Nuclear Energy


Meeting the world's demand for electricity over the next several decades while simultaneously reducing greenhouse gas emissions requires a significant focus on power generation that is both emissions-free and capable of providing power at the terawatt scale by mid-century. Expanded use of nuclear power is an obvious option for satisfying these criteria.

Currently, nuclear power plants provide 7 percent of the world's commercial energy and more than 15 percent of its electricity. A variety of barriers must be overcome, however, if we are to realize the potential of nuclear power to produce vast amounts of carbon-free electricity. These barriers include reducing the cost of building and operating safe nuclear plants, managing and disposing of high-level radioactive waste, reducing proliferation risks and improving public acceptance.

Roadblocks to nuclear power are substantial but also present research opportunities in areas such as new plant design, plant life extension, modular and proliferation-resistant reactors and novel approaches to nuclear waste such as deep borehole disposal. However, research and technology development alone are not sufficient to enable large-scale deployment of incremental nuclear power. Significant and coordinated technically informed policy analysis to address nuclear waste management, nuclear proliferation concerns and public resistance to nuclear power is a prerequisite to realizing its potential to meet growing energy demand and mitigate climate change.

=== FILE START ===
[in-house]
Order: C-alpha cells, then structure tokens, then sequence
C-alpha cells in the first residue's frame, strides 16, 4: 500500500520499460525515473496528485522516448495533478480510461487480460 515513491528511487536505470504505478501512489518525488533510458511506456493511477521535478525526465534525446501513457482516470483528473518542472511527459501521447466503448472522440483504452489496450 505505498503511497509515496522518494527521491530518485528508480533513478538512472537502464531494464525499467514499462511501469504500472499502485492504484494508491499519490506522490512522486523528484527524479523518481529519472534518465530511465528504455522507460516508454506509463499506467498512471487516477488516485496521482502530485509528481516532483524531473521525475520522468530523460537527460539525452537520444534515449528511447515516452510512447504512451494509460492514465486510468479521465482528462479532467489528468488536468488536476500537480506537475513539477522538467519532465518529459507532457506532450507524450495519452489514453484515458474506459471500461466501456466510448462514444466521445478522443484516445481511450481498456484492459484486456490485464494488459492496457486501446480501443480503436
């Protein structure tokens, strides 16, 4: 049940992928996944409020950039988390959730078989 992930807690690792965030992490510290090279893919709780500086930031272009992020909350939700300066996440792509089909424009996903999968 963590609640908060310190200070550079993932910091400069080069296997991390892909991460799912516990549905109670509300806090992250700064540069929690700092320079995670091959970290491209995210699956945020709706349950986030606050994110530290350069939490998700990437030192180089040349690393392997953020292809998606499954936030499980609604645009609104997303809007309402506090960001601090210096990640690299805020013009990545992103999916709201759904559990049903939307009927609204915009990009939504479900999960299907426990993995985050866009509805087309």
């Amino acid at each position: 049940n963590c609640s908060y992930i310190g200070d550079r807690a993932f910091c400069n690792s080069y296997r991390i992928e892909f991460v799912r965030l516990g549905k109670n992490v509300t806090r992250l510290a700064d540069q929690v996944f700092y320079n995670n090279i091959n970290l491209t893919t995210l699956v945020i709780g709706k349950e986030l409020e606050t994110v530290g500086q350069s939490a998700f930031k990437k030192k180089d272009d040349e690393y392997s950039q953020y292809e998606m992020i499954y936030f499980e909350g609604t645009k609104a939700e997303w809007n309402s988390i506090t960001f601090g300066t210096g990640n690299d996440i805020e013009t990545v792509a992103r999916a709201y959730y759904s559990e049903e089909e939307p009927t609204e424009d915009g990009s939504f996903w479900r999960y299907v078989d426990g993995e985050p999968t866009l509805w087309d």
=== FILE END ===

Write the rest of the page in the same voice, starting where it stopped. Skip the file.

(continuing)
News

Floating nuclear plants could ride out tsunamis

Floating nuclear plants could ride out tsunamis

New power plant design could provide enhanced safety, easier siting, and centralized construction.

April 16, 2014Read more
In major extension of MIT nuclear policy studies, Gavin begins work as first  
Frank Stanton Chair

In major extension of MIT nuclear policy studies, Gavin begins work as first Frank Stanton Chair

Historian will facilitate collaboration among political scientists, historians, and policymakers

February 18, 2014Read more
MIT fusion experiment benefits from budget deal, but more uncertainty looms

MIT fusion experiment benefits from budget deal, but more uncertainty looms

The Alcator C-Mod experiment, previously slated to shut down because of a cut in funding, received an unexpected $22 million in the budget released by Congress.

January 16, 2014Read more
New waterproof surface is 'driest ever'

New waterproof surface is 'driest ever'

US engineers have created the "most waterproof material ever" - inspired by nasturtium leaves and butterfly wings.

November 26, 2013Read more

Videos

Innovation Waves Towards Energy Security

Innovation Waves Towards Energy Security

Richard K. Lester, MIT Nuclear Science and Engineering

April 11, 2012

06:45 Read more
The U.S. Energy Crisis and the Role of New Nuclear Plants

The U.S. Energy Crisis and the Role of New Nuclear Plants

Thomas A. Christopher

November 5, 2007

1:31:27 Read more
The Future of Nuclear Power

The Future of Nuclear Power

Richard Meserve, President, Carnegie Institution for Science

February 19, 2013

1:08:26 Read more